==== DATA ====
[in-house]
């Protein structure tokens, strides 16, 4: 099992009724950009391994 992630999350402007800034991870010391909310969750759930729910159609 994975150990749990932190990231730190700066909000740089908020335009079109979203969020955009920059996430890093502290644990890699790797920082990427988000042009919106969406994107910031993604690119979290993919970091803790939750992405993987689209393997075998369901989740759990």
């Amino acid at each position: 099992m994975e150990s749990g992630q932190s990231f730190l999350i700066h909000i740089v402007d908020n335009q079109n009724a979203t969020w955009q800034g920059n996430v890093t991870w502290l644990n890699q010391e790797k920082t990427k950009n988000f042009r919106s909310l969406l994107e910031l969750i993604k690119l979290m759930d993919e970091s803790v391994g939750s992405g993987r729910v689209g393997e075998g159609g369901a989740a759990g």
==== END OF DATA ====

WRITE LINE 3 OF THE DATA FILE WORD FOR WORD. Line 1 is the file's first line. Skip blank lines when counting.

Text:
């Amino acid at each position: 099992m994975e150990s749990g992630q932190s990231f730190l999350i700066h909000i740089v402007d908020n335009q079109n009724a979203t969020w955009q800034g920059n996430v890093t991870w502290l644990n890699q010391e790797k920082t990427k950009n988000f042009r919106s909310l969406l994107e910031l969750i993604k690119l979290m759930d993919e970091s803790v391994g939750s992405g993987r729910v689209g393997e075998g159609g369901a989740a759990g």